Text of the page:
How Do Malaysian Taxes and Other Labor Rates Relate to Paying Contractors in Malaysia?
Since independent contractors in Malaysia are typically their own bosses and are responsible for preparing and submitting their own taxes, employers do not have to withhold taxes or make additional social security contributions.
This may save your company money in labor costs, but it comes with less control over how a contractor performs their job.
International companies may still have to perform additional procedures when they hire or pay contractors in Malaysia. For example, US companies who work with and pay contractors in Malaysia must fill out a W-8 BEN form for each contractor they pay. It’s essential to check first if your country of operation has similar rules when hiring international contractors.
How to Hire and Pay Contractors in Malaysia: 4 Potential Ways to Pay Contractors in Malaysia Safely
Even though you can also use them to pay employees, it is possible to pay contractors in Malaysia via direct deposit or wire transfer. This can be done once or regularly depending on your work agreement and payment schedule.
While doing this, be sure to keep contractor payments separate from other more regular payments. Also, remember that you cannot withhold taxes or social security contributions from clients as you would from employees.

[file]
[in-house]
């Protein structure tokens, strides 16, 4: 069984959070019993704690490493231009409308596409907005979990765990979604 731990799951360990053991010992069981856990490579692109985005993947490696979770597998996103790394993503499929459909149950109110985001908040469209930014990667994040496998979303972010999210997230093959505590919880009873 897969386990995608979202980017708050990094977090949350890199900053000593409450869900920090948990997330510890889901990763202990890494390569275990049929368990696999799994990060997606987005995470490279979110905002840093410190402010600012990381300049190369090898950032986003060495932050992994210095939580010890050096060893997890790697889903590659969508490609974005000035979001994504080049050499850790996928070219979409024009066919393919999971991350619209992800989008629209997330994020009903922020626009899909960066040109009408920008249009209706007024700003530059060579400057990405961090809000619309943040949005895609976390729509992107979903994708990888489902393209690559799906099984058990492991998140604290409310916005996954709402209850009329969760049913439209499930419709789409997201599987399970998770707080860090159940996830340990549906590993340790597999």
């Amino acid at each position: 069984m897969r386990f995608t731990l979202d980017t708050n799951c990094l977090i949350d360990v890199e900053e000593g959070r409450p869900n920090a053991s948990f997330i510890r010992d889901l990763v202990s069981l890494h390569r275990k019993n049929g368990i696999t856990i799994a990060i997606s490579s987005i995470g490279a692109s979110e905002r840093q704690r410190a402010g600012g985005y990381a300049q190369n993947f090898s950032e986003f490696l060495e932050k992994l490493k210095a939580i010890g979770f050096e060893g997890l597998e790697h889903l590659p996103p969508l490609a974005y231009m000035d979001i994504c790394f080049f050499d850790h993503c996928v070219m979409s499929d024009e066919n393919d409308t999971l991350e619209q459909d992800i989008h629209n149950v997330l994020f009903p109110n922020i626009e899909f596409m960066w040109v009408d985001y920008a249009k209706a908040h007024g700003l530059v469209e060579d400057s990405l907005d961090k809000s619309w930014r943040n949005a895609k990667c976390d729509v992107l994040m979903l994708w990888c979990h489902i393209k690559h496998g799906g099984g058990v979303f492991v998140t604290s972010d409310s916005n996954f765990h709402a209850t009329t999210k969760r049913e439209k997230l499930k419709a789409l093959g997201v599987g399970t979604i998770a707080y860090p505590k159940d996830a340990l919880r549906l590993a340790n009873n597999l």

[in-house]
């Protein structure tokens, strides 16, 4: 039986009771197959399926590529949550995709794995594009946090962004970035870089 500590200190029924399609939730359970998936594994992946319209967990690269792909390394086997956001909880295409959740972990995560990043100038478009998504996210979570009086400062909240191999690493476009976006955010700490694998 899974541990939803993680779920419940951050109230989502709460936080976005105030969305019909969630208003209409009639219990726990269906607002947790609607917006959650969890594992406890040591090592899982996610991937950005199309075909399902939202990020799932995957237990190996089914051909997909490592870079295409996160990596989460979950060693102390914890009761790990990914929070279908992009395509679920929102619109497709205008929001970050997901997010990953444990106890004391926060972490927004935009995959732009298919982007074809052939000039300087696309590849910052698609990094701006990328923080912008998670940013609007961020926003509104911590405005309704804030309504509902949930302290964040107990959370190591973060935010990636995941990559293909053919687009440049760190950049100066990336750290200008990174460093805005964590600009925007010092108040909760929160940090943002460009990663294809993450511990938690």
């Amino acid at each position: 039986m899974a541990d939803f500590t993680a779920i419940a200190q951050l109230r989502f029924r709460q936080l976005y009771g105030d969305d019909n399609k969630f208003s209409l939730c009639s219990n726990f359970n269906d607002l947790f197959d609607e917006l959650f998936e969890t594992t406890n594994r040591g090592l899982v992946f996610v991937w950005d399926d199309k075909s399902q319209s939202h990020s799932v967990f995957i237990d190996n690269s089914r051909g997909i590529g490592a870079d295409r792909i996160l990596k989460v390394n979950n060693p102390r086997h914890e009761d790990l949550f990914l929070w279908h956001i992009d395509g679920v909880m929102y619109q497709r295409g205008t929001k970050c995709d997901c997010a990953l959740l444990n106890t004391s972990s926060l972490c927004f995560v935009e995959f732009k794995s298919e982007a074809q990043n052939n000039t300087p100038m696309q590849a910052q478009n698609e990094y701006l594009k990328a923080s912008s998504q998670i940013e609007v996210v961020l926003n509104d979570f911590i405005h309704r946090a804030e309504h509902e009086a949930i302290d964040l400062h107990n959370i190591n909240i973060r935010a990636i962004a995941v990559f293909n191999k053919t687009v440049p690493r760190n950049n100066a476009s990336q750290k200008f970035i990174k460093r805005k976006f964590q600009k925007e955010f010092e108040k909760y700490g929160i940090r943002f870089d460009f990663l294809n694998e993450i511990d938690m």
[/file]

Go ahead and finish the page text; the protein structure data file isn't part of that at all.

While checks used to be common forms of payment for most contractors, they are now far less common because of the possibility for bouncing.
If you’re paying a contractor in Malaysia, consider other choices unless a contractor specifically requests checks. Checks are more likely to be lost and take longer to complete than electronic payments, leading to dissatisfied contractors.
PayPal or Other Online Payment Systems
Because of its high fees and the rise in other online businesses which manage electronic payments, PayPal’s popularity has declined substantially over time. However, similar internet payment methods remain quick and easy ways to pay contractors in Malaysia.
Payroll Services and Outsourcing Support Systems
There are third-party systems and payroll partners which are specifically designed to pay freelancers and independent contractors on time and following all applicable local laws. These options include PEOs (Professional Employer Organizations), umbrella firms, and EOR (Employer of Record) services.
By partnering witch this type of provider you can avoid the complications of compliance assurance in unfamiliar markets, while also benefitting from a more stable form of worker relationship.
What You Can Do to Safely Convert Independent Contractors in Malaysia into Employees
Suppose you have found a contractor that perfectly complements your current business and want to keep the relationship going in the long run. In that case, it can be worthwhile to consider turning them into full-time employees.
Due to the need to prevent the relationship from becoming tainted, this can be a delicate operation to perform safely. You might also need to provide the contractor with extra reasons for giving up the freedom that comes with freelancing, thereby increasing the cost in addition to also paying employer taxes.
An organization that will pay contractors in Malaysia might find that moving the employee to an employment arrangement with guaranteed payment is more economical for both sides in the long term.
Once you’ve agreed on an employment contract that works for both of you, you both must understand every aspect of how your business partnership will transform into an employment one. It is best to offer more incentives and devote more time to reintroducing them to your business to ease the contractor through the transition into an employee.